Consider a recent SPAC by a well-known promoter that is now in the house flipping business. They've taken a company that will digitally buy your house, and built a story around this, and merged it into their SPAC. Now, we have companies already doing this. Zillow, which is publicly traded, has a house flipping business and it loses money on every house and makes it up on volume. And when you have business models that have discrete money-losing aspects to that, that have no network effect, mainly you lose money on every widget, but make it up on volume, you have a bad business.
(End of transcript)
I'll be the first person to admit that when it comes to stocks or macroeconomics, I'm merely an amateur. But when it comes to real estate, I'm an expert. If you want my deep dive of Open Door from the standpoint of an expert real estate investor that has bought and sold countless homes, check out my new YouTube channel.
Having An Edge: A Must
I think we can all agree that we are in a big, fat, ugly bubble, to use a quote from Donald Trump himself. I have gone over the retail problem and the SPACs. Now I want to highlight what you can learn from this bubble, and how you can become a better investor, so you can build wealth and thrive in a world of out of control central banks and big governments.
Okay. We know the Fed is dropping the interest rates down to zero, which pushes people further out the risk curve.
What does that mean?
The whiteboard image above displays a line representing interest rates historic norm gradually going down from 7%, to 3.5% and 0%, where the Fed has tried to keep interest rates for the majority of the past 12 years.
In normal times, you could go into a savings account and collect 7% on your money. You would be taking a very little risk. Then the Fed dropped rates down to 3.5%. Now you need to take more risk to get the same 7% return.
You'd probably have to go into stocks, as an example. You still might be able to get that return, or maybe even a better return, but you'd be taking far more risk, and the probability of the outcome you desire would gradually decrease as the risk is going up.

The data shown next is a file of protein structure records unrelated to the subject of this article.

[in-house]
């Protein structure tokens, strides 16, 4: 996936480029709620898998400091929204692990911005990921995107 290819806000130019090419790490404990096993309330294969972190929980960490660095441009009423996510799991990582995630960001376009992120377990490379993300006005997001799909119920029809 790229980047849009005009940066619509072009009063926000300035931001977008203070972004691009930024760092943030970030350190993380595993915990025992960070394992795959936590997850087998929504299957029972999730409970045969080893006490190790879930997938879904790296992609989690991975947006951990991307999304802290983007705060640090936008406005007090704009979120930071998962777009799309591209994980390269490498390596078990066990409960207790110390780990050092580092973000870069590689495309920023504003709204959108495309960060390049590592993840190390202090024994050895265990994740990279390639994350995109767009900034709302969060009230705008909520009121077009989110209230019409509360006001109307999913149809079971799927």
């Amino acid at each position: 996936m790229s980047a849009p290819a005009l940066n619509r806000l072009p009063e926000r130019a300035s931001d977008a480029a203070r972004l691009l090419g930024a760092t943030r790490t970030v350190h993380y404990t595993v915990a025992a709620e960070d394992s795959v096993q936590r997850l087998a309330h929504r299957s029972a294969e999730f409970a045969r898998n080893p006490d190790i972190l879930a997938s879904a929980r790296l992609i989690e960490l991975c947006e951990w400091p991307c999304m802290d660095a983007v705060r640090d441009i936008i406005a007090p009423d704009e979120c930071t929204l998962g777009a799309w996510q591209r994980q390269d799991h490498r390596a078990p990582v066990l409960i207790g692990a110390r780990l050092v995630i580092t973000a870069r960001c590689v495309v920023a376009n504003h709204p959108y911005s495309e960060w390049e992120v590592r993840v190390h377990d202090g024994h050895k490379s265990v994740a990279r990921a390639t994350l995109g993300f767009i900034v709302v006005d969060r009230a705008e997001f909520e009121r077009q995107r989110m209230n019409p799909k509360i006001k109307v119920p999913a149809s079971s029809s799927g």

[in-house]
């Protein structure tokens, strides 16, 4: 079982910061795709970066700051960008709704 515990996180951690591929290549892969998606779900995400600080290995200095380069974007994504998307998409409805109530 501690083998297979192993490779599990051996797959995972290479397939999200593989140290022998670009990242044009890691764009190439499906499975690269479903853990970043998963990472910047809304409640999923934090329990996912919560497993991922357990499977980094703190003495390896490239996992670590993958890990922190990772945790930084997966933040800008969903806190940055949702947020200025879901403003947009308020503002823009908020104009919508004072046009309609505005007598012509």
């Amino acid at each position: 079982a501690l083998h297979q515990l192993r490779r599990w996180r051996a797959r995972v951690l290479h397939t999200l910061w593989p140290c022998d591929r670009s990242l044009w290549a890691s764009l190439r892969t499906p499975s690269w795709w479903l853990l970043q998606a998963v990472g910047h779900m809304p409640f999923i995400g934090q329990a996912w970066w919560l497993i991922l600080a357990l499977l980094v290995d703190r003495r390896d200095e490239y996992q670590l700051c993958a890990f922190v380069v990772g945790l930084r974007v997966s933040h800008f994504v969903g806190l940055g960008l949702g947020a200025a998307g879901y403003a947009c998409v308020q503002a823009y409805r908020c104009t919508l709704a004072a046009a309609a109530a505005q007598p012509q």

This takes us to where we are today. Where now, instead of stocks, we have people that have to go into companies that are flat out bankrupt, like Hertz, or they have to go into cryptocurrencies, and I'm not talking about Bitcoin, and the main one.
I'm talking about all the crazy altcoins that I see young millennials trading till 3:00 and 4:00 in the morning. And of course, SPACs, which have a very low probability of making money.
Again, as the interest rates go down, the risk taken to achieve the same results has to go up, and the probability of winning goes down. Now let's assume the probability of you making money on a specific investment is 45%.
I plugged this into one of my favorite tools, a binomial calculator. That, in and of itself, should show you how much of a nerd I truly am at heart.
With a 45% probability of a single trial, the number of trials (times you toss the coin or make a specific investment or trade) 10, 100, and 1000. The number of successes (break-even point), t at 50%. So, that can be five, 50, and 500.
If we only make 10 investments, our probability of losing money overall is right around 50%. And again, this assumes that initially, we have a 45% probability of winning. Our chances of making money are 26%.
Once we go up to a hundred spins, a hundred investments or trades, if you will, our probability of losing money is 81% and making money, 13%. If we go up to 1000, the chance of losing money is 99.9% and making money 0.0006%. This is the key.
If you don't have an edge, a mathematical edge, the law of large numbers is against you. The more you play the game, the greater probability that you lose. If you have a mathematical edge on the other hand, the longer you play the game, the greater chance that you're going to make money and come out ahead.
In today's world of the everything bubble, where the Fed is forcing retail investors to take more and more risk, the probabilities of them making money are always decreasing.
As prudent investors, we have to ask ourselves:
“What is our edge? Do we have a mathematical edge?“
I would take it a step further.
To have the mathematical edge, you have to have an advantage over the majority of the other participants in the market.
If you're buying Hertz or SPACs or some ICO…
What advantage do you have over everybody else that's watching CNBC?
Because if you don't have one, then chances are, over the long run, you're going to go bust.
What's my edge for George Gammon?
That's why I like to buy things cheap and sell them when they're expensive. I like to buy things when everybody else hates them. They don't want anything to do with it. And I like to sell things when everyone else is jumping on the bandwagon and wants to buy.
What is your edge?
Do you even have an edge?
Remember, if you don't know who the sucker is at the poker table, it's most likely you.